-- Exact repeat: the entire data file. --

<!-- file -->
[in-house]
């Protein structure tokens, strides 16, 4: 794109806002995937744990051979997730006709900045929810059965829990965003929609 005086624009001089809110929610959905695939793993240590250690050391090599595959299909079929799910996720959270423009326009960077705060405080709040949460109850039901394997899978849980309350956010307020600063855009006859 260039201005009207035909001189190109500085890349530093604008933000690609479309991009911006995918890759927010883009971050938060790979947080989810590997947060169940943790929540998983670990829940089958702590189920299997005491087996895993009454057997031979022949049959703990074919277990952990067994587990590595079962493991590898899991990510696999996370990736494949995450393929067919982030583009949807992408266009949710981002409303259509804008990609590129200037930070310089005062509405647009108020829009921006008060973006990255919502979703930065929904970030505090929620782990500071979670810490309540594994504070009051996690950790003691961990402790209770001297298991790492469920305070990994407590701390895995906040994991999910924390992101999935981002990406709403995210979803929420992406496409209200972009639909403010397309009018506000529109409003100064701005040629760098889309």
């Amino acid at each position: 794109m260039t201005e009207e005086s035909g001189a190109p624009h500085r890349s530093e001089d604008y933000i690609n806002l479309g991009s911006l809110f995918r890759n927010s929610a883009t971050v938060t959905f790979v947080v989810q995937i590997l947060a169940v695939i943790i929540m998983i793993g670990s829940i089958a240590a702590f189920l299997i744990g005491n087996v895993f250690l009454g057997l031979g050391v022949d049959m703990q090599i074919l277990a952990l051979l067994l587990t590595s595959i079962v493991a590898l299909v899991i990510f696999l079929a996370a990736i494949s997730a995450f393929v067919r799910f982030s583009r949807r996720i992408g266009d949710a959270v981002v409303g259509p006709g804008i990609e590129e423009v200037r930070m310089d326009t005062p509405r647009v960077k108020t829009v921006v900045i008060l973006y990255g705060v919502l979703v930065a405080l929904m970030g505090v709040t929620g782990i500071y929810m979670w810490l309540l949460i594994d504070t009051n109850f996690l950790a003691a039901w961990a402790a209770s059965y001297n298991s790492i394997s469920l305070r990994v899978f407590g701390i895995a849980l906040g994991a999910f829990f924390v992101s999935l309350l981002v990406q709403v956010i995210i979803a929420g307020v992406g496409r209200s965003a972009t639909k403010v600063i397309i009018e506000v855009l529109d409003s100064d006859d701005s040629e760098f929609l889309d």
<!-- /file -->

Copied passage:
[in-house]
């Protein structure tokens, strides 16, 4: 794109806002995937744990051979997730006709900045929810059965829990965003929609 005086624009001089809110929610959905695939793993240590250690050391090599595959299909079929799910996720959270423009326009960077705060405080709040949460109850039901394997899978849980309350956010307020600063855009006859 260039201005009207035909001189190109500085890349530093604008933000690609479309991009911006995918890759927010883009971050938060790979947080989810590997947060169940943790929540998983670990829940089958702590189920299997005491087996895993009454057997031979022949049959703990074919277990952990067994587990590595079962493991590898899991990510696999996370990736494949995450393929067919982030583009949807992408266009949710981002409303259509804008990609590129200037930070310089005062509405647009108020829009921006008060973006990255919502979703930065929904970030505090929620782990500071979670810490309540594994504070009051996690950790003691961990402790209770001297298991790492469920305070990994407590701390895995906040994991999910924390992101999935981002990406709403995210979803929420992406496409209200972009639909403010397309009018506000529109409003100064701005040629760098889309």
């Amino acid at each position: 794109m260039t201005e009207e005086s035909g001189a190109p624009h500085r890349s530093e001089d604008y933000i690609n806002l479309g991009s911006l809110f995918r890759n927010s929610a883009t971050v938060t959905f790979v947080v989810q995937i590997l947060a169940v695939i943790i929540m998983i793993g670990s829940i089958a240590a702590f189920l299997i744990g005491n087996v895993f250690l009454g057997l031979g050391v022949d049959m703990q090599i074919l277990a952990l051979l067994l587990t590595s595959i079962v493991a590898l299909v899991i990510f696999l079929a996370a990736i494949s997730a995450f393929v067919r799910f982030s583009r949807r996720i992408g266009d949710a959270v981002v409303g259509p006709g804008i990609e590129e423009v200037r930070m310089d326009t005062p509405r647009v960077k108020t829009v921006v900045i008060l973006y990255g705060v919502l979703v930065a405080l929904m970030g505090v709040t929620g782990i500071y929810m979670w810490l309540l949460i594994d504070t009051n109850f996690l950790a003691a039901w961990a402790a209770s059965y001297n298991s790492i394997s469920l305070r990994v899978f407590g701390i895995a849980l906040g994991a999910f829990f924390v992101s999935l309350l981002v990406q709403v956010i995210i979803a929420g307020v992406g496409r209200s965003a972009t639909k403010v600063i397309i009018e506000v855009l529109d409003s100064d006859d701005s040629e760098f929609l889309d």